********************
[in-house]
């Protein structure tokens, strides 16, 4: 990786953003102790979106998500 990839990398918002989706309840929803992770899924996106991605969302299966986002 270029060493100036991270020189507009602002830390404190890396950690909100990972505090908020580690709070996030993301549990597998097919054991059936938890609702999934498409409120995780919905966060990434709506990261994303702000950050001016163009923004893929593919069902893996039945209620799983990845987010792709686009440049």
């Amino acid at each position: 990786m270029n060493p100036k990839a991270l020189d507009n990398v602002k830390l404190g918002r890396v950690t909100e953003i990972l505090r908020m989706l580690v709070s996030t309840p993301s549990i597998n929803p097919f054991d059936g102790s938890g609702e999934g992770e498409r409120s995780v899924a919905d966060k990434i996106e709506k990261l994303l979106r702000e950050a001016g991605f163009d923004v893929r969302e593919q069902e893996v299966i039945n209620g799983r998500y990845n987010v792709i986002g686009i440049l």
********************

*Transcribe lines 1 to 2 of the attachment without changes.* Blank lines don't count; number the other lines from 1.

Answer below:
[in-house]
């Protein structure tokens, strides 16, 4: 990786953003102790979106998500 990839990398918002989706309840929803992770899924996106991605969302299966986002 270029060493100036991270020189507009602002830390404190890396950690909100990972505090908020580690709070996030993301549990597998097919054991059936938890609702999934498409409120995780919905966060990434709506990261994303702000950050001016163009923004893929593919069902893996039945209620799983990845987010792709686009440049």